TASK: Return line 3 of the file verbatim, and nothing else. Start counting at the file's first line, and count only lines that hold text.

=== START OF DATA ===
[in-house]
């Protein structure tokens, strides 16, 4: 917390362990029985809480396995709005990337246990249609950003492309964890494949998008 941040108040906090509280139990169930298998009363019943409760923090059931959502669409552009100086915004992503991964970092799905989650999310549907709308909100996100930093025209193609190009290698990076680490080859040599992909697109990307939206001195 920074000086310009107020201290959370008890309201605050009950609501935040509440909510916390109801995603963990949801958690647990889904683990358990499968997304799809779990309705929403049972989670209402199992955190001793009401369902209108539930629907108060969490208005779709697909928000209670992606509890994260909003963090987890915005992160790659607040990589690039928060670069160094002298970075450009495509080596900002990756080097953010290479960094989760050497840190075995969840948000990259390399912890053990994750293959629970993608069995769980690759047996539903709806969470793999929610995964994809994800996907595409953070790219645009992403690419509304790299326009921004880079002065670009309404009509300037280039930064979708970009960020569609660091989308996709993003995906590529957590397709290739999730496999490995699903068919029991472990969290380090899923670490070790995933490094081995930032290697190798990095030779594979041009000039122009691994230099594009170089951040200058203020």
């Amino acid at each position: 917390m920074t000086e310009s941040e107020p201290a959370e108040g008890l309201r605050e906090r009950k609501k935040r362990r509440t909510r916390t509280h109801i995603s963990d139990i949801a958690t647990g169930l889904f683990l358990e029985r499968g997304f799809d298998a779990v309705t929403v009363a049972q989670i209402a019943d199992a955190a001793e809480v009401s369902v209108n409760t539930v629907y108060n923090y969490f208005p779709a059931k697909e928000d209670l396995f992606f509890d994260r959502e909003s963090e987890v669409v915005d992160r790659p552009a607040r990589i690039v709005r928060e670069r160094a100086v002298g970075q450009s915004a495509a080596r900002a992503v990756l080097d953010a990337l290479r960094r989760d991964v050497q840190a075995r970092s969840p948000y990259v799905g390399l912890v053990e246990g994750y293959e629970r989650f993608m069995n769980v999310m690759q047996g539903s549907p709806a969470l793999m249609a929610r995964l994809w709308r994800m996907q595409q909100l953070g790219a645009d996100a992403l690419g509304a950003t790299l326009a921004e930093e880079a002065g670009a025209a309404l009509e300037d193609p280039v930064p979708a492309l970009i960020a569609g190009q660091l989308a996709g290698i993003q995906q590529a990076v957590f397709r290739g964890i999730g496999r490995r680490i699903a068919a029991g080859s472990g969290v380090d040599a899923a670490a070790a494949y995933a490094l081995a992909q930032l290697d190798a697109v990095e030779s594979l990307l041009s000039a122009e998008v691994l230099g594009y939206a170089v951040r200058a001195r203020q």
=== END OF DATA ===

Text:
């Amino acid at each position: 917390m920074t000086e310009s941040e107020p201290a959370e108040g008890l309201r605050e906090r009950k609501k935040r362990r509440t909510r916390t509280h109801i995603s963990d139990i949801a958690t647990g169930l889904f683990l358990e029985r499968g997304f799809d298998a779990v309705t929403v009363a049972q989670i209402a019943d199992a955190a001793e809480v009401s369902v209108n409760t539930v629907y108060n923090y969490f208005p779709a059931k697909e928000d209670l396995f992606f509890d994260r959502e909003s963090e987890v669409v915005d992160r790659p552009a607040r990589i690039v709005r928060e670069r160094a100086v002298g970075q450009s915004a495509a080596r900002a992503v990756l080097d953010a990337l290479r960094r989760d991964v050497q840190a075995r970092s969840p948000y990259v799905g390399l912890v053990e246990g994750y293959e629970r989650f993608m069995n769980v999310m690759q047996g539903s549907p709806a969470l793999m249609a929610r995964l994809w709308r994800m996907q595409q909100l953070g790219a645009d996100a992403l690419g509304a950003t790299l326009a921004e930093e880079a002065g670009a025209a309404l009509e300037d193609p280039v930064p979708a492309l970009i960020a569609g190009q660091l989308a996709g290698i993003q995906q590529a990076v957590f397709r290739g964890i999730g496999r490995r680490i699903a068919a029991g080859s472990g969290v380090d040599a899923a670490a070790a494949y995933a490094l081995a992909q930032l290697d190798a697109v990095e030779s594979l990307l041009s000039a122009e998008v691994l230099g594009y939206a170089v951040r200058a001195r203020q």